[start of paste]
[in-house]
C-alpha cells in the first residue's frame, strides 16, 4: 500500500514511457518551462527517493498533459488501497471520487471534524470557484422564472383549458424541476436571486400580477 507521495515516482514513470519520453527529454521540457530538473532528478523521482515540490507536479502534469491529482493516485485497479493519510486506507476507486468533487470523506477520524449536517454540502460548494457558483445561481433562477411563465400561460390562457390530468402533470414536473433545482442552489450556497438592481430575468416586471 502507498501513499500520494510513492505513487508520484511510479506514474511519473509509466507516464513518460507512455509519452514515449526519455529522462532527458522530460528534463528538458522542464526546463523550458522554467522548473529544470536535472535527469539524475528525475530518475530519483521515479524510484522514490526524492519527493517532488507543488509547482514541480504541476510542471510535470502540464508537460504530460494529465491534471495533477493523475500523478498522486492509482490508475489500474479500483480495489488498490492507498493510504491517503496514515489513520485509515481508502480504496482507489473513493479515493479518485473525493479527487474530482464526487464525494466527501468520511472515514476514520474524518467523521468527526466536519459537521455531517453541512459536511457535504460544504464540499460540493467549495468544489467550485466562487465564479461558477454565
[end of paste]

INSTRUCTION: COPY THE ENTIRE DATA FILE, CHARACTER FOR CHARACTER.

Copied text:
[in-house]
C-alpha cells in the first residue's frame, strides 16, 4: 500500500514511457518551462527517493498533459488501497471520487471534524470557484422564472383549458424541476436571486400580477 507521495515516482514513470519520453527529454521540457530538473532528478523521482515540490507536479502534469491529482493516485485497479493519510486506507476507486468533487470523506477520524449536517454540502460548494457558483445561481433562477411563465400561460390562457390530468402533470414536473433545482442552489450556497438592481430575468416586471 502507498501513499500520494510513492505513487508520484511510479506514474511519473509509466507516464513518460507512455509519452514515449526519455529522462532527458522530460528534463528538458522542464526546463523550458522554467522548473529544470536535472535527469539524475528525475530518475530519483521515479524510484522514490526524492519527493517532488507543488509547482514541480504541476510542471510535470502540464508537460504530460494529465491534471495533477493523475500523478498522486492509482490508475489500474479500483480495489488498490492507498493510504491517503496514515489513520485509515481508502480504496482507489473513493479515493479518485473525493479527487474530482464526487464525494466527501468520511472515514476514520474524518467523521468527526466536519459537521455531517453541512459536511457535504460544504464540499460540493467549495468544489467550485466562487465564479461558477454565